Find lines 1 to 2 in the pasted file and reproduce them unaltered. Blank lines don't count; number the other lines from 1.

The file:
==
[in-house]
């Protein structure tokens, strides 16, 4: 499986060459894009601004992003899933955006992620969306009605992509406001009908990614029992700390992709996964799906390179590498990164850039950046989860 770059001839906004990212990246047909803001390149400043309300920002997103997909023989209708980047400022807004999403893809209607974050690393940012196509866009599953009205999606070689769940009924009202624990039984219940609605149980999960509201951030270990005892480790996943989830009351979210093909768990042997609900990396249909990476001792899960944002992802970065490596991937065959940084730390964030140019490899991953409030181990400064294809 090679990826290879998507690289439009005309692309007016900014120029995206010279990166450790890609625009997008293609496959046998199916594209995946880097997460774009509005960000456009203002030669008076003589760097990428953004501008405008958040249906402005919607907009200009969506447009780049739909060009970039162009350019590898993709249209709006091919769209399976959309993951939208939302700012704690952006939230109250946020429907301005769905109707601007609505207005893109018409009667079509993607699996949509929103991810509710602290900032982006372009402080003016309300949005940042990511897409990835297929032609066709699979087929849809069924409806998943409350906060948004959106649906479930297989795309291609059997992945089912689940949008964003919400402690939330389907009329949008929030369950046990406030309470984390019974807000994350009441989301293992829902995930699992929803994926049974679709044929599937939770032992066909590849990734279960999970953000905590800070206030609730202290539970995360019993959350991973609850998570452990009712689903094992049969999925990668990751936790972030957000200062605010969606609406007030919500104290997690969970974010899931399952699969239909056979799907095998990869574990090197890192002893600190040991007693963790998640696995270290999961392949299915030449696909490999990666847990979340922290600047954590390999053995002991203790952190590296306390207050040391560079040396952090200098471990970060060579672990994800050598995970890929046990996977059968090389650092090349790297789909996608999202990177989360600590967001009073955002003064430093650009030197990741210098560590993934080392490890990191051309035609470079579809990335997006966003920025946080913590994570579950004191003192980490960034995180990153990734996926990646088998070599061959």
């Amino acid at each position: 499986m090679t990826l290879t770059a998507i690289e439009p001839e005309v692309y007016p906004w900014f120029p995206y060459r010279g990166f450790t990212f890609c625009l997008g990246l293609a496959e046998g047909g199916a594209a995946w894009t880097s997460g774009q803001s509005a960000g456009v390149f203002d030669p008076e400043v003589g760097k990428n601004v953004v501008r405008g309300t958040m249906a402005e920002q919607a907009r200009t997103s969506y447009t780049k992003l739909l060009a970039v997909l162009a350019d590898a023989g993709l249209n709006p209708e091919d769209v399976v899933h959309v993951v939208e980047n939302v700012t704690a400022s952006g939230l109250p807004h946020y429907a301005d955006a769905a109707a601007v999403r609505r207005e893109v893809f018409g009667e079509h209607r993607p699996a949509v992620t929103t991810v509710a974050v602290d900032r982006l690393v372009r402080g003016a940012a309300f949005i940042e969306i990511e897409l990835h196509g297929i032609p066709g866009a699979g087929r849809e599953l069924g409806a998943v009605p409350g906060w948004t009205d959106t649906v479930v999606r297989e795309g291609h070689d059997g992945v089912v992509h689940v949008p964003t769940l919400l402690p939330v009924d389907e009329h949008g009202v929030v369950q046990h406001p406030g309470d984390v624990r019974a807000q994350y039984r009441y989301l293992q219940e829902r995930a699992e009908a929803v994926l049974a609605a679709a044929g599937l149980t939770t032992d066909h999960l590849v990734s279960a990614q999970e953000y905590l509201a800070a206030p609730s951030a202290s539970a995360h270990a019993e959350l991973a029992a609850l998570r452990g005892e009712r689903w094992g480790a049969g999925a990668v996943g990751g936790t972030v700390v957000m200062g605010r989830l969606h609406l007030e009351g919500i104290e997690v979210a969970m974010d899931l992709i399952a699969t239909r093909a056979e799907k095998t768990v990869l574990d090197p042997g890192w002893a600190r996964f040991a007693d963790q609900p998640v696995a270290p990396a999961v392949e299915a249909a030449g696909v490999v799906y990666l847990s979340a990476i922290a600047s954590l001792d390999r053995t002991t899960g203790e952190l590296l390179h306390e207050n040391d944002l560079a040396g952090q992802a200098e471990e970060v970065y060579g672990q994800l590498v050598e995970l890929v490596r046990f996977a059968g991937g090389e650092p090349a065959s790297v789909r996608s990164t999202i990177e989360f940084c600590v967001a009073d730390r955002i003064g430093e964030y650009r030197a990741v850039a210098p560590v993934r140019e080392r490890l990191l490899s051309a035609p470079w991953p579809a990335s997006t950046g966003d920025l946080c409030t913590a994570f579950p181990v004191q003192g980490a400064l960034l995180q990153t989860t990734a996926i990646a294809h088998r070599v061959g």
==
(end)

[in-house]
């Protein structure tokens, strides 16, 4: 499986060459894009601004992003899933955006992620969306009605992509406001009908990614029992700390992709996964799906390179590498990164850039950046989860 770059001839906004990212990246047909803001390149400043309300920002997103997909023989209708980047400022807004999403893809209607974050690393940012196509866009599953009205999606070689769940009924009202624990039984219940609605149980999960509201951030270990005892480790996943989830009351979210093909768990042997609900990396249909990476001792899960944002992802970065490596991937065959940084730390964030140019490899991953409030181990400064294809 090679990826290879998507690289439009005309692309007016900014120029995206010279990166450790890609625009997008293609496959046998199916594209995946880097997460774009509005960000456009203002030669008076003589760097990428953004501008405008958040249906402005919607907009200009969506447009780049739909060009970039162009350019590898993709249209709006091919769209399976959309993951939208939302700012704690952006939230109250946020429907301005769905109707601007609505207005893109018409009667079509993607699996949509929103991810509710602290900032982006372009402080003016309300949005940042990511897409990835297929032609066709699979087929849809069924409806998943409350906060948004959106649906479930297989795309291609059997992945089912689940949008964003919400402690939330389907009329949008929030369950046990406030309470984390019974807000994350009441989301293992829902995930699992929803994926049974679709044929599937939770032992066909590849990734279960999970953000905590800070206030609730202290539970995360019993959350991973609850998570452990009712689903094992049969999925990668990751936790972030957000200062605010969606609406007030919500104290997690969970974010899931399952699969239909056979799907095998990869574990090197890192002893600190040991007693963790998640696995270290999961392949299915030449696909490999990666847990979340922290600047954590390999053995002991203790952190590296306390207050040391560079040396952090200098471990970060060579672990994800050598995970890929046990996977059968090389650092090349790297789909996608999202990177989360600590967001009073955002003064430093650009030197990741210098560590993934080392490890990191051309035609470079579809990335997006966003920025946080913590994570579950004191003192980490960034995180990153990734996926990646088998070599061959």